Meet The Woman Who Fought For Women’s Right To Vote
Today marks a special day in history as it is exactly 104 years ago when Emily Wilding Davison sacrificed her life for women’s right to vote. The suffragette was trampled under King George V’s horse Anmer at the Epsom Derby. Meet The Woman Who Fought And Died For Women’s Right To Vote 104 Years Ago
As reported by the Telegraph, Davison became the first woman to die for the cause. It is thought she was attempting to attach a flag calling for women to have the vote to the horse’s bridle, mortally wounding herself in the process – as the King and Queen Mary looked on from the Royal Box.
She died of her injuries on on June 8, 1913, aged just 40. Meet The Woman Who Fought For Women’s Right To Vote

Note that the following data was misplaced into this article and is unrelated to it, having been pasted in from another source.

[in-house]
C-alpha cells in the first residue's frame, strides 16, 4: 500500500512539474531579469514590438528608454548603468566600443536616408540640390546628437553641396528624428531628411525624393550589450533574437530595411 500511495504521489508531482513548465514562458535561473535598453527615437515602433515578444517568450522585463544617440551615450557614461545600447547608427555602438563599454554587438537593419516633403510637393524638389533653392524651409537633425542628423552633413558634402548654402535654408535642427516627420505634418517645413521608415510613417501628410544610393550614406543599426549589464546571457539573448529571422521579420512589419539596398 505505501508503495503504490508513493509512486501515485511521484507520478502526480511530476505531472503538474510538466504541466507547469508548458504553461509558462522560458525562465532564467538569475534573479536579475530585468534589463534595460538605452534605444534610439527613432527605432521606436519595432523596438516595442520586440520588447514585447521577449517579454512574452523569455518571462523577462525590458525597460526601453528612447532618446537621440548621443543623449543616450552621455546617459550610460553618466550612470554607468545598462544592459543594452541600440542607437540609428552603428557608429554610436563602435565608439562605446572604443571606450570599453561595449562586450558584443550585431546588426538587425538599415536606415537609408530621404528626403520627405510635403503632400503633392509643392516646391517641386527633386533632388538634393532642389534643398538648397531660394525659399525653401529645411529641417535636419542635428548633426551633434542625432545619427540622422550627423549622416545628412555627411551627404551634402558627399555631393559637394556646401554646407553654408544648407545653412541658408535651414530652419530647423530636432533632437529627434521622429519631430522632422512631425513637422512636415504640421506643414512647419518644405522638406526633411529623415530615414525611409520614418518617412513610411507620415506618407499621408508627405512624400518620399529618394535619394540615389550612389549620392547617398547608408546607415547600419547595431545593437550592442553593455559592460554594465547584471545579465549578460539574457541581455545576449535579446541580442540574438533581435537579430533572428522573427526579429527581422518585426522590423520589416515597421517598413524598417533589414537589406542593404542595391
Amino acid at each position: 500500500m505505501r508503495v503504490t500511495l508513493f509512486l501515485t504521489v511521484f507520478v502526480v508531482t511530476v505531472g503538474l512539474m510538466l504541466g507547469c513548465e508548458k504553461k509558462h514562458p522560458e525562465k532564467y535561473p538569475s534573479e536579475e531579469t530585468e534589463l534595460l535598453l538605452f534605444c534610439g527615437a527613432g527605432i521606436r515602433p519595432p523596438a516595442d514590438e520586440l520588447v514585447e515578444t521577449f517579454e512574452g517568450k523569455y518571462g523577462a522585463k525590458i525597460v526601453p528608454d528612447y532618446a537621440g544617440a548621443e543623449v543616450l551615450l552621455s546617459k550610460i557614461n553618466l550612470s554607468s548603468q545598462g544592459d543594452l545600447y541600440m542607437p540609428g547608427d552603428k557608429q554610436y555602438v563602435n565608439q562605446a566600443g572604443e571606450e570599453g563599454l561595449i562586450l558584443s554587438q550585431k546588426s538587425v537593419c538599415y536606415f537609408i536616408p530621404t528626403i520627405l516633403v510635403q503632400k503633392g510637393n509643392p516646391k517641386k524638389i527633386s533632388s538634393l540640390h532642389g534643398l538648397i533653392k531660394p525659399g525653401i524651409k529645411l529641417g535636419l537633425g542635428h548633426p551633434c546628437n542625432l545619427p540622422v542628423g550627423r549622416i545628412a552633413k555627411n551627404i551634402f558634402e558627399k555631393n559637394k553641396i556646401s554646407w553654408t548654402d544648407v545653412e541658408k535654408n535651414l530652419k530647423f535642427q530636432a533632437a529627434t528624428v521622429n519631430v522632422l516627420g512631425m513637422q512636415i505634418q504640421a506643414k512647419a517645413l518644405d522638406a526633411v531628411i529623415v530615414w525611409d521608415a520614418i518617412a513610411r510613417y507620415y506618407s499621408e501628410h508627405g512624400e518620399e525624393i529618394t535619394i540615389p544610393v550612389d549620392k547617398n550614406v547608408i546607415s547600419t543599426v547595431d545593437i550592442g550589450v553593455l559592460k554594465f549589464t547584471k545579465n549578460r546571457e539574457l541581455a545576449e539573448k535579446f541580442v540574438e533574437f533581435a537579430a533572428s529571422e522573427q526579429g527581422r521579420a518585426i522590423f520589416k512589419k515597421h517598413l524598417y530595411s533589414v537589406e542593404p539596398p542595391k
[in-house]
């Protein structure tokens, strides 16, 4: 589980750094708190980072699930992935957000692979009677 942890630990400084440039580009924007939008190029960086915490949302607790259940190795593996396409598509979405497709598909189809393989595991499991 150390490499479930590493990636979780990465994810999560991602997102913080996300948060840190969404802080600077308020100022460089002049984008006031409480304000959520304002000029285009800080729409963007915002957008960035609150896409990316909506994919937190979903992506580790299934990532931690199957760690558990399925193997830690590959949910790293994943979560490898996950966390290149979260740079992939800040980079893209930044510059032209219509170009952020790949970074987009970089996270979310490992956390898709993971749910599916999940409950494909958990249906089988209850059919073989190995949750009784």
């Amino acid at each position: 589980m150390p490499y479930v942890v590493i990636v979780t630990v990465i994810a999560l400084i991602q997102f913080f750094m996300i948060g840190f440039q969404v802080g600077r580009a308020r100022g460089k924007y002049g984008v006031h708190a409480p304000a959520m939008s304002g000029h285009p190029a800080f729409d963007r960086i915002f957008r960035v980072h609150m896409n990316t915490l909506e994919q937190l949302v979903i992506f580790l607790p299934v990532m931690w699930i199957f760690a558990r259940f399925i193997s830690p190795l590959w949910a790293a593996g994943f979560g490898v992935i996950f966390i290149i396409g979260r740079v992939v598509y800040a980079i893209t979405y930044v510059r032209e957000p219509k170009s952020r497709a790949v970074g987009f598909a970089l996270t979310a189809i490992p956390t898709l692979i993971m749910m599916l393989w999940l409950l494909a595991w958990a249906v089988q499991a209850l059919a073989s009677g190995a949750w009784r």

Wilding was known for the extreme lengths she went to in her fight for women’s rights. She was arrested on nine different occasions, often protesting by means of hunger strike, and was brutally force-fed 49 times while in prison.
In 1909, Davison was sentenced to a month of hard labour in Strangeways in Manchester after throwing stones at a carriage transporting then-chancellor David Lloyd George.
Her funeral on June 14, 1913 saw thousands of suffragettes accompany the coffin, with tens of thousands of people lining the streets of London.
Women over the age of 21 finally won the right to vote in 1918. This was extended to all women in 1928.
Today, as people across the UK head to polling stations, many have been paying their respects to Davison – the first woman to give her life in the fight for female emancipation.